Some landscape photography books and websites claim that sunset photos are amateurish and should be avoided by true Landscape Photographers as they are plain boring.
One of the most inspiring views in our planet is an spectacular sunset, or a sunrise if we are early risers. It is no surprise that we all aim up our cameras to remember and to share the view. I’ve seen simulations of Martian sunsets and they look sad and nearly colorless. I will not be a colonist there, trust me. In the Moon, with no atmosphere, they are just black!
So here I am, sharing yesterday’s sunset in my corner of our beautiful planet. I hope you will find it as pretty as it looked to me!
An ultrawide lens (anything below 24 mm in 35 mm equivalent format) can provide a sweeping view of an open landscape, but I also find it important for crowded forest and tree covered environments.
The widest rectilinear lens I own is an 11 mm lens by Irix and it is an excellent lens, but these pictures are made with other lenses. They are landscapes I made while testing an ultra wide 11 mm lens by Venus Optics on my Z7 alongside a 12 mm Samyang fisheye lens. I no longer own either lens but the photos I made that afternoon are good representatives of what can be done with these optics.
One thing I sometimes dislike about ultra wide rectilinear lenses is that elements in the corners of the image can look too stretched, like sucked into the frame. Because of this, I sometimes actually prefer using a fisheye lens: when used carefully, one can can hide the strong deformation we associate with their extreme projection. By keeping the horizon near the center of the frame, it remains straight on a fisheye lens image. In other cases, the image can be reprojected (defished as some people call it) to avoid the curved corners.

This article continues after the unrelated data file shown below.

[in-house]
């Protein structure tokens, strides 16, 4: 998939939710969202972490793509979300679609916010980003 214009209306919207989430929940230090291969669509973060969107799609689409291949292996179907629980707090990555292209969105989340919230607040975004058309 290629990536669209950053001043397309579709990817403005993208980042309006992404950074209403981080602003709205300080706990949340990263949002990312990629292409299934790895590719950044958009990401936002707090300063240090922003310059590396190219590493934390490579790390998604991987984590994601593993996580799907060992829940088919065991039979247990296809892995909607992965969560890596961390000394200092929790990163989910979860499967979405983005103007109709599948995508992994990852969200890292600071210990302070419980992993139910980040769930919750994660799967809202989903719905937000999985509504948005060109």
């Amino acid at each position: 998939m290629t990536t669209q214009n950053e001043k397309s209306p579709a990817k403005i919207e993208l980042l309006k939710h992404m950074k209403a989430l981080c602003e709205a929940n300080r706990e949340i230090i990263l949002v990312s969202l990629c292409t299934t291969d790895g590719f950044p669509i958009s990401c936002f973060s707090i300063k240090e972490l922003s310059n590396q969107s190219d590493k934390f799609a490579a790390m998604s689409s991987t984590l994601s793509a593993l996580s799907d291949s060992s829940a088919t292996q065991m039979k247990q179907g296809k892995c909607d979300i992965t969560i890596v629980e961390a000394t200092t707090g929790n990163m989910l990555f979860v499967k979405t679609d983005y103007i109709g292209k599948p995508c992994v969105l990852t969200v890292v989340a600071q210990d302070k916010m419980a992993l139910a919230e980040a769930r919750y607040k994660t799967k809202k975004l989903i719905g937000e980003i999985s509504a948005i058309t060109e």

You can be the judge now and decide if this approach works as I really wanted to include nearby elements from a restricted point of view: I was literally shooting from a barbed-wire fence in all the photos I show here.
Have you tried using fisheye lenses for landscape photos?
A mountainous, tropical country like Costa Rica is bound to have plenty of waterfalls. This is the second part of my previous post: mountain river, waterfalls and lush tropical vegetation with great weather.
Thanks to a partial lifting of our restrictions, and a couple days of good weather, we got the chance of visiting Waterfall Gardens, a private park and Zoo in the Costa Rican mountains. We went there on a weekday and I knew we would find almost nobody there.
I have been honored to have a Black and White Photography Exhibition at the prestigious Calderón Guardia Museum in Costa Rica. Opening day on February 26 drew a large crowd of nice people and here are some snapshots from that night. Continue reading My Photo Exhibition in Costa Rica!→
Can you imagine a volcanic explosion so violent that creates a crater nearly 7 miles wide, a 700 ft. high tsunami that obliterates the Bronze Age Minoan Empire, and its remaining Caldera eventually becomes the most spectacular tourist destination of the Greek Islands? Continue reading Santorini Album→
Writings about the art and technique of photography. Mostly with Nikon and Olympus equipment.